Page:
“LOCKDOWN LOCKDOWN LOCKDOWN,” Hindenberg yelled – his favorite part of the day. He didn’t have much to do once we were locked in our cells. The inmates knew not to buck this, and most started heading for their cells, grabbing their plastic chairs, cards, games, and so on along the way. Three guys headed for the microwaves for a last-minute coffee warm-up before we were locked in our cells, possibly for days. Alistaire hurried with the rest of his juicy story, not getting to draw it out like he would have preferred.

“Anyhow, Crispy caught Stink in the act and was not pleased. He grabbed Stink by his wrist, put his hand in the door jam, and slammed the door. All four fingers and part of a thumb flew into the common room like bottle rockets, and Stink started screaming like a fifth-grade Catholic schoolgirl.”

I’d been watching Slo-Mo throughout Alistair’s story, and he’d just picked something off the floor and popped it in his mouth. Not good. Leaving Alistaire with his unfinished tale in the certain knowledge that I would hear countless versions of it in the next few days, I hurried over to Slo-Mo. I don’t know if I would call him a friend, but I was one of the many people who helped look after him.

“What did you put in your mouth?”

He mumbled something, but I couldn’t understand him. Then he grinned like a four-year-old at a birthday party. This was normal.

“Let me see it.”

He shook his head and kept grinning. He knew, and I knew he would eventually cooperate, but this was his game. Hindenberg was locking people in, and we were running out of time.

“I mean it Sol-Mo. This is serious. It might be nasty. Give it to me right now, or you’ll be in trouble.”

Slowly, he pulled the inch-long cylindrical brown object out of his mouth, grinned, and said, “Tootsie!” His favorite candy. He put it in my outstretched palm. I rolled it over, exposing a fingernail.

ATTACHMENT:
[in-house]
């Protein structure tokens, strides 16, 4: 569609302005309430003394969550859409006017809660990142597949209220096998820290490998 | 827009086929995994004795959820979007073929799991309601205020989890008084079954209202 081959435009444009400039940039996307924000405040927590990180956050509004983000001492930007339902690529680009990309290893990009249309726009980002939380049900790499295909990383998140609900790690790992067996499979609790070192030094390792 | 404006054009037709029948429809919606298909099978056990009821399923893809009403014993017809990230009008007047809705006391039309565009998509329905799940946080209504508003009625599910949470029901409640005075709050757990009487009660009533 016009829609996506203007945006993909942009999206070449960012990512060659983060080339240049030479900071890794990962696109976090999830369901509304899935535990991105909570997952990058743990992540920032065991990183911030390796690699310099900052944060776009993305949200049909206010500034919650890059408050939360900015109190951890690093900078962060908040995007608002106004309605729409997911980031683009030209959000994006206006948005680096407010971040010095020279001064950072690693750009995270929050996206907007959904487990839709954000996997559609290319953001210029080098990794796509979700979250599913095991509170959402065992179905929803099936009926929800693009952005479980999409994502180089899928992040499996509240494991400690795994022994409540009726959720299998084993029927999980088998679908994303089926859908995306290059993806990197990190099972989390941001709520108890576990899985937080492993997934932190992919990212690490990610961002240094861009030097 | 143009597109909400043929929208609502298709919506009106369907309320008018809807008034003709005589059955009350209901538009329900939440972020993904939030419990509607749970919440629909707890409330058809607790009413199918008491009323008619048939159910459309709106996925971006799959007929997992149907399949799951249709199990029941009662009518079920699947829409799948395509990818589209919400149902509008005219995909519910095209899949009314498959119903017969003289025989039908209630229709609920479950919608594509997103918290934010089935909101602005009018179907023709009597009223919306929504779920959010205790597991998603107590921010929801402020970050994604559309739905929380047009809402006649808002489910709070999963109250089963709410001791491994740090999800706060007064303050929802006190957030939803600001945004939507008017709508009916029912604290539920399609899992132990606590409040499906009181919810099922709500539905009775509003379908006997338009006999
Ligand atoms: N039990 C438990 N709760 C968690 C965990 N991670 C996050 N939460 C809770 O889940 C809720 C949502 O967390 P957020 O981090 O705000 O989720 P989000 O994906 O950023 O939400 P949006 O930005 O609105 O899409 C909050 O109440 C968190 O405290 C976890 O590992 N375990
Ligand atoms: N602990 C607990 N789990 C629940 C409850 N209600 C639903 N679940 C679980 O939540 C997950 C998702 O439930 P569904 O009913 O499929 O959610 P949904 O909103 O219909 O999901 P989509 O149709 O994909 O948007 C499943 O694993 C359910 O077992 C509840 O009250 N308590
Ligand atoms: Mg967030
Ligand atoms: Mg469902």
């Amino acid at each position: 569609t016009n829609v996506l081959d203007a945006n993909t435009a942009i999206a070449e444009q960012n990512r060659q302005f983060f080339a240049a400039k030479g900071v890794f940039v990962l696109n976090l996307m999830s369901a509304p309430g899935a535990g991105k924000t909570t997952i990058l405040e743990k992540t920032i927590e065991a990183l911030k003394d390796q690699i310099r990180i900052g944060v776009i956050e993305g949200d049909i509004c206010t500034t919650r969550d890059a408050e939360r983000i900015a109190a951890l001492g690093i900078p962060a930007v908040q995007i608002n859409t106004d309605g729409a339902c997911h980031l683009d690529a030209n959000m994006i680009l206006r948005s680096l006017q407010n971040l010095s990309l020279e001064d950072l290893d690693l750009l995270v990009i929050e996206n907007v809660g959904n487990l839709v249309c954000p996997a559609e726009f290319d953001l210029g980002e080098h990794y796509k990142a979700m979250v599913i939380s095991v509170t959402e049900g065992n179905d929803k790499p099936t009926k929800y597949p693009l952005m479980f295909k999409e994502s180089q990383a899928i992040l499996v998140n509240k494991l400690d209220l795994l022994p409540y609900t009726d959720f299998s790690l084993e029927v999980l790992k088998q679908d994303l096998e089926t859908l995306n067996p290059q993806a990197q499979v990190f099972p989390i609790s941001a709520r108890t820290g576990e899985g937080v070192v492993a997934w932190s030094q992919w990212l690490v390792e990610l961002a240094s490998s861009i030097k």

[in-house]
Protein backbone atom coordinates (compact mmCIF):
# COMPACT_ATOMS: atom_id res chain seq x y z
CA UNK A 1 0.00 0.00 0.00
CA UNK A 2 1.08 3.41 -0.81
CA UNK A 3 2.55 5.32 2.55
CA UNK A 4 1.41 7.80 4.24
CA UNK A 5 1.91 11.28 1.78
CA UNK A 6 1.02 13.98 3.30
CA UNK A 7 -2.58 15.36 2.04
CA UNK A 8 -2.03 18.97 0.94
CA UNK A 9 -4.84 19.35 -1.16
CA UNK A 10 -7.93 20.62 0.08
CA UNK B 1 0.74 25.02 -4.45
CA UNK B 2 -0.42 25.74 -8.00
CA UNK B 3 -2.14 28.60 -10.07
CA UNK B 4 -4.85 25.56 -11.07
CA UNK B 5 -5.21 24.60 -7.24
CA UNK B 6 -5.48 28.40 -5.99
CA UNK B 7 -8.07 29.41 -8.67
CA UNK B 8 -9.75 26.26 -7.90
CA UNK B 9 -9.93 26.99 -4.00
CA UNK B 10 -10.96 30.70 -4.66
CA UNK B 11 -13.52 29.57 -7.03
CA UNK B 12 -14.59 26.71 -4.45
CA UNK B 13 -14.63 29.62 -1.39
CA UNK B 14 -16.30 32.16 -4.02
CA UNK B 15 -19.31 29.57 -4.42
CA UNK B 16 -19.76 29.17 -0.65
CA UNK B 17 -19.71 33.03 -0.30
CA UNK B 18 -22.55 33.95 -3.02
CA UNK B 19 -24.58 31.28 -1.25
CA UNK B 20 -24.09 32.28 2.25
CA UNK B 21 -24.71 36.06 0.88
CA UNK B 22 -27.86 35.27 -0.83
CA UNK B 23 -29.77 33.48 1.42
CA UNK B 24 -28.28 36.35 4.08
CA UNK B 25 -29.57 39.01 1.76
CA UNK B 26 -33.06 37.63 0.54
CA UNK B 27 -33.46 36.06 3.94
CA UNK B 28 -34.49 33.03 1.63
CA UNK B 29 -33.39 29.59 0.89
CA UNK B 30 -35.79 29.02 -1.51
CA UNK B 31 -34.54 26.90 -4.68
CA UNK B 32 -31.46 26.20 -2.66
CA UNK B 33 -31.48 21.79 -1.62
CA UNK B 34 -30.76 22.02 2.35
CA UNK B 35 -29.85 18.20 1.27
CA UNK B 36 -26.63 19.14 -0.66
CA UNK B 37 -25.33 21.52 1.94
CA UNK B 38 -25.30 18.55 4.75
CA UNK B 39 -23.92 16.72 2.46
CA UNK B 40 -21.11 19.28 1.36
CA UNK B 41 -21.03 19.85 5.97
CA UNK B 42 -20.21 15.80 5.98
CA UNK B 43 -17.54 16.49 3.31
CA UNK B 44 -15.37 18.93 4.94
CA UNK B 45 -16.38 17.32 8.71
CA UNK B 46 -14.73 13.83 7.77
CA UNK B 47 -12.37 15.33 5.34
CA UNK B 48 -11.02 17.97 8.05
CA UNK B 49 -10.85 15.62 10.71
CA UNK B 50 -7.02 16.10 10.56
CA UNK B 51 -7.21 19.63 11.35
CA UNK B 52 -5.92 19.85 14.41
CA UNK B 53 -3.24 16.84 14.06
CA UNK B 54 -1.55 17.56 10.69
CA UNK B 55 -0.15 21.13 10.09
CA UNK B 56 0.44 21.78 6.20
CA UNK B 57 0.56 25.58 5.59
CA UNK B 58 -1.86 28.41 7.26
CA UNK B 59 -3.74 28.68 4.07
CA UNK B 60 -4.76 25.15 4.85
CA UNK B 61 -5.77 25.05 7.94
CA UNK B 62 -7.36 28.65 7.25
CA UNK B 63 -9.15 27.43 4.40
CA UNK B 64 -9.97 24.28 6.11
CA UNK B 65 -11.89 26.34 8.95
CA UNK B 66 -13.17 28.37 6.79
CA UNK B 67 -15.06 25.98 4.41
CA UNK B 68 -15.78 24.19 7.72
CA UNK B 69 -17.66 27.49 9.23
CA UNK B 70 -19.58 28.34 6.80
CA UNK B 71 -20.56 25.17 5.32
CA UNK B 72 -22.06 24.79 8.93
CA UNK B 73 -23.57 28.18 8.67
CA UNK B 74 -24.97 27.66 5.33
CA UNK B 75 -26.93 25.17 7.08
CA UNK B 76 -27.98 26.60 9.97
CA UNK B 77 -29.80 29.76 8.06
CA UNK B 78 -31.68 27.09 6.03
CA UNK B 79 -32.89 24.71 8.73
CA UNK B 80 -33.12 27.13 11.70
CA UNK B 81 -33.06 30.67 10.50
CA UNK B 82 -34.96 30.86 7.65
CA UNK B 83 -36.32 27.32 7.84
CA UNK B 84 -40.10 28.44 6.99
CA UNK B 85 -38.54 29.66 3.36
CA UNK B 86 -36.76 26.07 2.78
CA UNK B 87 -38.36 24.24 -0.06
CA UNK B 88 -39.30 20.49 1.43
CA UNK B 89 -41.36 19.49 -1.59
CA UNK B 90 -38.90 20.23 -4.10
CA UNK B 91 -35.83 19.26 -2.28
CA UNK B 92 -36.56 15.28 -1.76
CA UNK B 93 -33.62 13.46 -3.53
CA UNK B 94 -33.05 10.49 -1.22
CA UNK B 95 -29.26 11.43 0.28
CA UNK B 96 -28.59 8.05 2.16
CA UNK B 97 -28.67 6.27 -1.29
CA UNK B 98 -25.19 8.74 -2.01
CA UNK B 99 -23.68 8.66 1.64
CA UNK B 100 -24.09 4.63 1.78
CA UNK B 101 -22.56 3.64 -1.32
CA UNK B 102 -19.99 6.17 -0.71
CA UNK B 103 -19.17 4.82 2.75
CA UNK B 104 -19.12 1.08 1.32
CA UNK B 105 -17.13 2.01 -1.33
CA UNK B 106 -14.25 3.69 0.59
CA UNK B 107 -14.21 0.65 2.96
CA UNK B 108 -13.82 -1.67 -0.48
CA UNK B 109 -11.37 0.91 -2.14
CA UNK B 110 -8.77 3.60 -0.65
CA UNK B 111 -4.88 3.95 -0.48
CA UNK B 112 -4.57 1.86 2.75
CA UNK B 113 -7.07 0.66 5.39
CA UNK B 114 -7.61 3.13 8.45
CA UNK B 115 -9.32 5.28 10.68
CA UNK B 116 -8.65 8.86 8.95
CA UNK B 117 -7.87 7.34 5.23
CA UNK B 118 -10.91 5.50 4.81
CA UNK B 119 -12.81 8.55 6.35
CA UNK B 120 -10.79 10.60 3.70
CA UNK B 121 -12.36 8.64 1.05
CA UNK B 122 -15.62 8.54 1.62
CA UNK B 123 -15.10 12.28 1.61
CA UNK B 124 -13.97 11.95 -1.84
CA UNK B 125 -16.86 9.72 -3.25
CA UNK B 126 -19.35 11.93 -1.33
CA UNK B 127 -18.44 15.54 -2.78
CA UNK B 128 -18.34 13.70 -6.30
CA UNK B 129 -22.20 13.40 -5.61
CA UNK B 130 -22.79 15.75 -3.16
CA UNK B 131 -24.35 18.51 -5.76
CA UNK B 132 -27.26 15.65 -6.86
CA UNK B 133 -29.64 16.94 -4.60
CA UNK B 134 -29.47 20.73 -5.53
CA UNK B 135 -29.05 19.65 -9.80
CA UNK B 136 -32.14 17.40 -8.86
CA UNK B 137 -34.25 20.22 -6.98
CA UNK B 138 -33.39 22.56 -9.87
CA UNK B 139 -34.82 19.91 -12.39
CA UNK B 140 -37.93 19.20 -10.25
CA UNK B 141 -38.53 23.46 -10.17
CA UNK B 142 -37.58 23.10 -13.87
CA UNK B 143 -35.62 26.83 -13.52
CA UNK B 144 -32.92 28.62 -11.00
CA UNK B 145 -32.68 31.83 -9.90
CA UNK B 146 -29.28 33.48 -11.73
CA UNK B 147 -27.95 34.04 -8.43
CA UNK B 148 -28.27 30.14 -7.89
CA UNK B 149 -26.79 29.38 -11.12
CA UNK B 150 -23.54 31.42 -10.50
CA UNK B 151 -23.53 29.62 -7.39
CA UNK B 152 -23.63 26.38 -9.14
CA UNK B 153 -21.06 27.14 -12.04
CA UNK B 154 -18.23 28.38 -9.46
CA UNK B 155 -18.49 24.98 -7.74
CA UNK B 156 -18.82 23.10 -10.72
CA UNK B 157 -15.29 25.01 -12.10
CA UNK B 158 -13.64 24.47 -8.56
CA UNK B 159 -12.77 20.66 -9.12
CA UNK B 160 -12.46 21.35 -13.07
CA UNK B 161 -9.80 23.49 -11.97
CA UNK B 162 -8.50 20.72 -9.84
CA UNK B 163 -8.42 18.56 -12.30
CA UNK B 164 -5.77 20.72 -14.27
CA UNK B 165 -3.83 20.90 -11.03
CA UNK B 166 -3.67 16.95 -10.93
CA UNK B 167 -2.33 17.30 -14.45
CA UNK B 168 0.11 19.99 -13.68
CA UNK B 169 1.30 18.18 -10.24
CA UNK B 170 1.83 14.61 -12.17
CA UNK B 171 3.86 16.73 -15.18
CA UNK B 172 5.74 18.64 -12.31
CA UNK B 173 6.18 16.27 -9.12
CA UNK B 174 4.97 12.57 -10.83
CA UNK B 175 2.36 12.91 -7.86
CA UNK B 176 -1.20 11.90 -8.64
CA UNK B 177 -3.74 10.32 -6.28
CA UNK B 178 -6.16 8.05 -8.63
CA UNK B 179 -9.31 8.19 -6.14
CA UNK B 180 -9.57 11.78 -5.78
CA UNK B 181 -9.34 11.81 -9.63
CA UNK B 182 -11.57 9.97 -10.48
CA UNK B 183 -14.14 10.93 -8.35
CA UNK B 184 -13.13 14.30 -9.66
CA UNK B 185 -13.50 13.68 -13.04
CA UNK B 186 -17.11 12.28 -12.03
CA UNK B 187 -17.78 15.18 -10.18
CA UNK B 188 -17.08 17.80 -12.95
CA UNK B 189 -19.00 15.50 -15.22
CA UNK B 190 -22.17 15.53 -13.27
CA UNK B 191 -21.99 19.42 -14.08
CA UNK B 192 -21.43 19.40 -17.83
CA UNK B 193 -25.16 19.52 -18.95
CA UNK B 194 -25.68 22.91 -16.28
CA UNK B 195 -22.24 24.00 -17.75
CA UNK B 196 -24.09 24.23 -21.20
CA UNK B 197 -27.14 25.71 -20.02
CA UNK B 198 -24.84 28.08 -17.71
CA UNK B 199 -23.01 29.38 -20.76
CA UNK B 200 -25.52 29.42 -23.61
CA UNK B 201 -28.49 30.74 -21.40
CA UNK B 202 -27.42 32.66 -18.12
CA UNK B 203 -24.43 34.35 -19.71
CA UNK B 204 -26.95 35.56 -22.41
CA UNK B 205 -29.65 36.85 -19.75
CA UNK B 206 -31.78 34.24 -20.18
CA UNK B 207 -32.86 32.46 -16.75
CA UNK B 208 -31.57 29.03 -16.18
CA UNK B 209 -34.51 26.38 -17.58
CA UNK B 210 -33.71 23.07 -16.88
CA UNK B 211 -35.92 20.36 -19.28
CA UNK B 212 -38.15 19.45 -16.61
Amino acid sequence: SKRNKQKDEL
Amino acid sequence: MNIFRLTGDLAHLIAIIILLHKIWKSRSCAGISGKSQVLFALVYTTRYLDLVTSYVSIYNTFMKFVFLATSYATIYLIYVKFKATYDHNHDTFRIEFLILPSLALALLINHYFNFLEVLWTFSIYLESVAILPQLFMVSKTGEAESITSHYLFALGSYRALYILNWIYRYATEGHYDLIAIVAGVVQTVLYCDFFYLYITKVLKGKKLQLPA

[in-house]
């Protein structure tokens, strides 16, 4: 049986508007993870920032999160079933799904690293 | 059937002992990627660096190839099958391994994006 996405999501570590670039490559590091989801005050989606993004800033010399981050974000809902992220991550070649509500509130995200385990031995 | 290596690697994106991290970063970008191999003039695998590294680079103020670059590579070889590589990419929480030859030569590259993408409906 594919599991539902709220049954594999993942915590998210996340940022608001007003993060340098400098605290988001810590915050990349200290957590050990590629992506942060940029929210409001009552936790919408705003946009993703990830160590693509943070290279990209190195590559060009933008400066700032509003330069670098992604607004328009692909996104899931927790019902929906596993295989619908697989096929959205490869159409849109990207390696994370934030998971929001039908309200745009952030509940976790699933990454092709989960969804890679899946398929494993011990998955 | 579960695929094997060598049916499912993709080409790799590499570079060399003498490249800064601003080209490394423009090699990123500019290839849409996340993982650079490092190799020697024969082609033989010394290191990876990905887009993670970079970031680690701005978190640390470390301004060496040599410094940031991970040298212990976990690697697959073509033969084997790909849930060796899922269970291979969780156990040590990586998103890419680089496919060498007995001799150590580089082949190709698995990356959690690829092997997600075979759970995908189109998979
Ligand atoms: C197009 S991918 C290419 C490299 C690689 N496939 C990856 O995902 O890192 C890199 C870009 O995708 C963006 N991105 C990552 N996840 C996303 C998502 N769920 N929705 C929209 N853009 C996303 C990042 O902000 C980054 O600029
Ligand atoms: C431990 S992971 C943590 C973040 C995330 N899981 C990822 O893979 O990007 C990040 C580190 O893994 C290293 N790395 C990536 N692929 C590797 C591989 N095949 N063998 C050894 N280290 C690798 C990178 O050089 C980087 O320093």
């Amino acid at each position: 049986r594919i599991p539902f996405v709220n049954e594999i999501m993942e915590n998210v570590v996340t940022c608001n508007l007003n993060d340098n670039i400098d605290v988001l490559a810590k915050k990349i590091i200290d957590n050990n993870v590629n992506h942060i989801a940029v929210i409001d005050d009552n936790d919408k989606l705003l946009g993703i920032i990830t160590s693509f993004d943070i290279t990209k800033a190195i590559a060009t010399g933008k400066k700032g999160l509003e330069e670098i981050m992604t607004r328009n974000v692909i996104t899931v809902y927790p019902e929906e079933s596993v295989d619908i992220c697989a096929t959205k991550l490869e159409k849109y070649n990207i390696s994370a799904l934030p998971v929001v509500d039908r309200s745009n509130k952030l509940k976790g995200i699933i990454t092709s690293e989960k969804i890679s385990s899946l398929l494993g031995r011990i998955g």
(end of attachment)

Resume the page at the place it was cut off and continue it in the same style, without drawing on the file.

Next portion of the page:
I’d never seen anyone’s expression change so quickly from sublime satisfaction to abject horror. Slo-Mo doubled over and threw up on my favorite running shoes: low-bid spaghetti and vegetable soup. Today must be Tuesday. I thought it was Monday, but that would have been chicken-in-a-blender, which already looks like vomit. I would have gone to chow if I’d known it was spaghetti. But I digress.

Hindenberg was floating around, locking down the last few inmates, and called my room. I was directly across from Crispy’s room, so I had a good view of whatever was coming next.

“Can I get a quick shower?” I asked the blimp guard.

“You’re outta luck, E.T.,” he said as he turned the big brass key in the outsized lock. I hated that sound. It always reminded me I was in prison. On the other hand, it also meant that I was safe in my room.

EZ, my cellie, was already under the covers. He slept more than anyone I’d ever known. Good guy, though. When I moved across the cell to get a drink of water from the tiny sink, I slipped in the blood on the floor, lost my balance, and hit my head on the metal desk. I saw spots of light as I dropped to the floor. Drenched in sweat, wearing vomit-stained running shoes, I passed out in a puddle of blood.

I hate this place.